Angie Parker, HOPE’s volunteer manager, has worked closely with Sanjana since day one and nominated her for this recognition.
“Sanjana has been an asset to HOPE since the day she started,” said Parker. “I know I can always rely on her with any task needed. She is so responsible, quick to respond, and you can tell that she truly cares about the organization. It’s great to see a high school student step up like she has.”
Local design/build company recognized
Schroeder Design/Build, Inc. of Fairfax was awarded top honors in three categories in the inaugural awards ceremony held by The Professional Remodeling Organization (PRO) Mid Atlantic last month.
They include: Grand Award Residential Addition $350,000-$500,000, The Ben Osborne Lifetime Achievement Award and Community Service Award.
Schroeder Design/Build received the highest award – the PRO Remodeler of the Year Grand Award in the category of Residential Addition $350,000-$500,000 – for its innovative two-story addition on a 100+-year-old home in Burke. The homeowners liked the look of the historic home, yet wanted a second-floor contemporary family room with a modern feel for entertaining and gathering, along with a first-floor recreation room with pool access and a bathroom. The challenge was in creating a modern inside space while maintaining the historic look and feel of the home, and blending the two together.
Winners of the PRO Remodeler of the Year Awards represent the best remodeling work in the Mid Atlantic region. The awards are judged by remodeling professionals located outside the region, based on the criteria of problem solving, functionality, aesthetics, craftsmanship, innovation and degree of difficulty. More than 110 entries totaling more than $30,500,000 were submitted for the 2022 PRO Remodeler of the Year Awards.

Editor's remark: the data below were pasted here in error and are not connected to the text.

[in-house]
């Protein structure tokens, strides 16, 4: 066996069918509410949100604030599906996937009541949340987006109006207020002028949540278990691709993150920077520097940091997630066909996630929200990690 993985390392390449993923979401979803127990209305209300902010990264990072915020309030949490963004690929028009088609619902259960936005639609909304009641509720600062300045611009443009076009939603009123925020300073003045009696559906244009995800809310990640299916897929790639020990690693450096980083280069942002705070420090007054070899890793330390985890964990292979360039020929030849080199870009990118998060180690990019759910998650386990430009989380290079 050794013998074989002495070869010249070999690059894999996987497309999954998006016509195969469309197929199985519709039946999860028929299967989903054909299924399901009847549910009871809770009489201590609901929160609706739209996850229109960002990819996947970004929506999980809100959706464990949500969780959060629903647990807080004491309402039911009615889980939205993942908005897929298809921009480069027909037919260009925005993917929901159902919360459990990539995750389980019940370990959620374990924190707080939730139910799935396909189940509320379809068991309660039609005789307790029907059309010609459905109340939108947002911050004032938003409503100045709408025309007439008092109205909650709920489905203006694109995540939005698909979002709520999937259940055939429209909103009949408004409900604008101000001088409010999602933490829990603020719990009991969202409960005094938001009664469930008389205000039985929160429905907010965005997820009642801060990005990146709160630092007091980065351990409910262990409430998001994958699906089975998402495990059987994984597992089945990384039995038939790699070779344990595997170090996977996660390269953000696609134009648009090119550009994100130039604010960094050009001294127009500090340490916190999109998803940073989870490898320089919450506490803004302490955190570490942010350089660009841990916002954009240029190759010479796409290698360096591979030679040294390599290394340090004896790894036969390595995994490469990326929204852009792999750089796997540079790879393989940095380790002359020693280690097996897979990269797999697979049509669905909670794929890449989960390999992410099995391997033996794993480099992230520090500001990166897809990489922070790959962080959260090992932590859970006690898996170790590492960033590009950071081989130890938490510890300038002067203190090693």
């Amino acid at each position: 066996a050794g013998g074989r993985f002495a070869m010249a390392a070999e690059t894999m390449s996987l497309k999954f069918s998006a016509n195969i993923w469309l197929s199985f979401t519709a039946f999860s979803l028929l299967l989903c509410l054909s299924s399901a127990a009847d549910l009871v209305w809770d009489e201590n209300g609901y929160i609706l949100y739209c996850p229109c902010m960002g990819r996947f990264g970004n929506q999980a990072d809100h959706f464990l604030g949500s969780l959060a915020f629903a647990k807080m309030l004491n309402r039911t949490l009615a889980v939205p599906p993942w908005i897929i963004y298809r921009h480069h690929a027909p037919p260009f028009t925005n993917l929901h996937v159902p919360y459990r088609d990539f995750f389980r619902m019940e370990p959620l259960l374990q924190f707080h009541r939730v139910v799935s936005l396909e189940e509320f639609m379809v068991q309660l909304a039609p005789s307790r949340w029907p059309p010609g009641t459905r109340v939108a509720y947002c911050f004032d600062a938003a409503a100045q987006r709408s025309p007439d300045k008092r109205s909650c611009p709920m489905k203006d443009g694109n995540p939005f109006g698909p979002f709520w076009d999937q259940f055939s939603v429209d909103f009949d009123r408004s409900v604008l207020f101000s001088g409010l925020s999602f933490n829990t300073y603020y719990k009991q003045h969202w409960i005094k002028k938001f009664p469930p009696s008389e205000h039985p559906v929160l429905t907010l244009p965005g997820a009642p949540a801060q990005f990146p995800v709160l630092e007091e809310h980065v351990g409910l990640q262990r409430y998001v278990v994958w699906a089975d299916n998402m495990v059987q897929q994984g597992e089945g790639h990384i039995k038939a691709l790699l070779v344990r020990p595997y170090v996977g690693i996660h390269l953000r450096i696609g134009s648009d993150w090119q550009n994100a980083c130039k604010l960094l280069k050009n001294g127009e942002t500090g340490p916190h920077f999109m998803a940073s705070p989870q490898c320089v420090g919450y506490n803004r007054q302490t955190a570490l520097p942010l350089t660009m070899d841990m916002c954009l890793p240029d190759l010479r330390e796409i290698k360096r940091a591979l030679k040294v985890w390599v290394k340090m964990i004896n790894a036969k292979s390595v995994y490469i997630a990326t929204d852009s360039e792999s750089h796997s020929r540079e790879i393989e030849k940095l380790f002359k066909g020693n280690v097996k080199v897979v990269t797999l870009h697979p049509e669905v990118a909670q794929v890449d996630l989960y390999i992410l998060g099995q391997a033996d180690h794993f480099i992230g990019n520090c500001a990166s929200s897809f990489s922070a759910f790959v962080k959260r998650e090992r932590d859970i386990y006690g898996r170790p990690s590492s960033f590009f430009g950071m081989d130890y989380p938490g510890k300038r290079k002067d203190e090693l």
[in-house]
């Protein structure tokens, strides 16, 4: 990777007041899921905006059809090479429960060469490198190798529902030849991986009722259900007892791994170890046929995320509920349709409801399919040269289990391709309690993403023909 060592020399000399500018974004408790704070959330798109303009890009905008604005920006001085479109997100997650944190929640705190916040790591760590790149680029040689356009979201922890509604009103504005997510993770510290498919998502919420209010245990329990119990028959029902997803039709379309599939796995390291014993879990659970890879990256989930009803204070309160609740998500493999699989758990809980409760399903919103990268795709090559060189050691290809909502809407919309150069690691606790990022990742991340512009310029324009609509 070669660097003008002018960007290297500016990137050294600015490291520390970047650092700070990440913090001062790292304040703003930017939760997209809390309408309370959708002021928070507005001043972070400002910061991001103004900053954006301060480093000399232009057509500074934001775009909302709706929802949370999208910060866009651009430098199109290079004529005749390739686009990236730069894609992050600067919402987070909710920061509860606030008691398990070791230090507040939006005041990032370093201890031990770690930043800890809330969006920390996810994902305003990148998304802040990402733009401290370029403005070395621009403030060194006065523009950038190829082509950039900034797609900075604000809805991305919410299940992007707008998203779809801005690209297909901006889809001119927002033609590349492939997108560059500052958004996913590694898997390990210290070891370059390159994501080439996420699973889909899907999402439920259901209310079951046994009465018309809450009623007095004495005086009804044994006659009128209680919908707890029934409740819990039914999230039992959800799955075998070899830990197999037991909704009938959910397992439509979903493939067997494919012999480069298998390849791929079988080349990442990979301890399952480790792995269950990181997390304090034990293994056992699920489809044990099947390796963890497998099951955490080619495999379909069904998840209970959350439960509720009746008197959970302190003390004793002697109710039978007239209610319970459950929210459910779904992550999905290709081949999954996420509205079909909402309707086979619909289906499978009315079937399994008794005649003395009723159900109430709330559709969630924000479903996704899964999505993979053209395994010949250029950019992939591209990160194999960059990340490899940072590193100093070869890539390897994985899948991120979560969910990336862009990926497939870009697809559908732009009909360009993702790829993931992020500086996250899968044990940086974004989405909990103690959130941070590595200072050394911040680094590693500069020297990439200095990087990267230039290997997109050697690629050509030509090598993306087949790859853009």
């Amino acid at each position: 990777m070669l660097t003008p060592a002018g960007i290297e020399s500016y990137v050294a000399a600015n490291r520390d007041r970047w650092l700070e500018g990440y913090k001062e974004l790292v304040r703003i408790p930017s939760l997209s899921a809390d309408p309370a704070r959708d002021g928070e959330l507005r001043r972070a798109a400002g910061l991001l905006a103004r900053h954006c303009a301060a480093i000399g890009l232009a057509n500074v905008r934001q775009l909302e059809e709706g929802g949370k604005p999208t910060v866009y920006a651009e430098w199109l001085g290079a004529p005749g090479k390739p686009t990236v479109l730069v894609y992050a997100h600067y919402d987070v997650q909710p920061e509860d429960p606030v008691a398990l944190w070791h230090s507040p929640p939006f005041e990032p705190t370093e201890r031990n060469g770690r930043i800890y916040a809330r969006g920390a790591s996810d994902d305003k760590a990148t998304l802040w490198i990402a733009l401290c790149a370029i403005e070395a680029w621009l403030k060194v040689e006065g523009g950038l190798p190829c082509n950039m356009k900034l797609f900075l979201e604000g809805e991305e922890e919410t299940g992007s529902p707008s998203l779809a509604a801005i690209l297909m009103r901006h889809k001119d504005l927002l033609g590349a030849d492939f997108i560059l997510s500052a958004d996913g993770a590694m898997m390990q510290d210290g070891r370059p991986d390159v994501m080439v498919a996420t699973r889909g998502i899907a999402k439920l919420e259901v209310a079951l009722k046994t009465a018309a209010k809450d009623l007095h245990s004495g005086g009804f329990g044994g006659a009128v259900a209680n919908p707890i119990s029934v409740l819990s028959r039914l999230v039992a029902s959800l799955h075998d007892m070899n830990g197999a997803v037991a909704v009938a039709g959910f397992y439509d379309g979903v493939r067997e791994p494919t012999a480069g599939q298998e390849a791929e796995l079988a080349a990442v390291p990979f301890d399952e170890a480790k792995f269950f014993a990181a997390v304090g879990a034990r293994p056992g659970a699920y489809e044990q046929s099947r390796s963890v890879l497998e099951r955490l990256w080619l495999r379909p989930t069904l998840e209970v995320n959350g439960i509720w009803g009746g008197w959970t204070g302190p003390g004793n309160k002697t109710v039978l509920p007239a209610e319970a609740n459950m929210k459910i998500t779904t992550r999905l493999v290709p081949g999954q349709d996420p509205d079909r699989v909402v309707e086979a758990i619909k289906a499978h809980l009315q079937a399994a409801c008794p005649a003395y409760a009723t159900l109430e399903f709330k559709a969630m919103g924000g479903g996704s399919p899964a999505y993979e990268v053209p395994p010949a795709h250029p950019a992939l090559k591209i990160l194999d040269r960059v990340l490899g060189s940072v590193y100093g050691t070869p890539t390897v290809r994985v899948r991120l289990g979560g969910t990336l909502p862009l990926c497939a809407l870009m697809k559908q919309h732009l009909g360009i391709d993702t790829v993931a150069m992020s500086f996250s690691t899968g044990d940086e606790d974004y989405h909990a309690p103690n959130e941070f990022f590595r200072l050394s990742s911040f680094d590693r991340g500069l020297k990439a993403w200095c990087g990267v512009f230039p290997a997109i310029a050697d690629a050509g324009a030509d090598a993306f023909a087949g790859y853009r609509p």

Trish Schroeder, co-founder of Schroeder Design/Build, Inc., was awarded the Ben Osborne Lifetime Achievement Award for her ongoing dedication to helping PRO grow and thrive. Schroeder Design/Build opened its doors in 1986, and in the following year, Trish and Tom Schroeder joined the region’s professional remodeling organization. Throughout the years, she has dedicated herself to supporting remodeling in the Mid Atlantic region, serving in a number of capacities including as president, mentor for new members, and currently as Membership Chair for PRO Mid Atlantic.
The Ben Osborne Award was named for a beloved member of the association who helped pen the pledge to its code of ethics. It is a lifetime achievement award recognizing long-time members for their accomplishments, awards, local community involvement, professionalism and dedication to the remodeling industry.
In 2021, Schroeder Design/Build celebrated its 35th anniversary with a flagship program called “35 Acts of Kindness” and as a result, was one of the winners of the 2022 PRO Mid Atlantic Community Service Award. Throughout 2021, the company supported three major charities: Hero Dogs, Food for Others and Good Shepherd Housing with large and ongoing campaigns. In addition, it challenged its team to perform additional Acts of Kindness throughout the community. That goal of 35 Acts was exceeded.
The Community Service Award is presented to a PRO member who donates time, energy and materials to help area individuals or groups in need and judged on value of contribution to the community over time and potential future benefits.
Kids Give Back, a local nonprofit organization hosted six service projects in conjunction with Global Youth Service Day April 30. Participants mad I-Spy bottles for Fairfax County libraries. Other projects included families packing snack packs for Helping Hungry Children and Lorton Community Action Center and others. Approximately 50 people participated and there were 20 teen volunteers.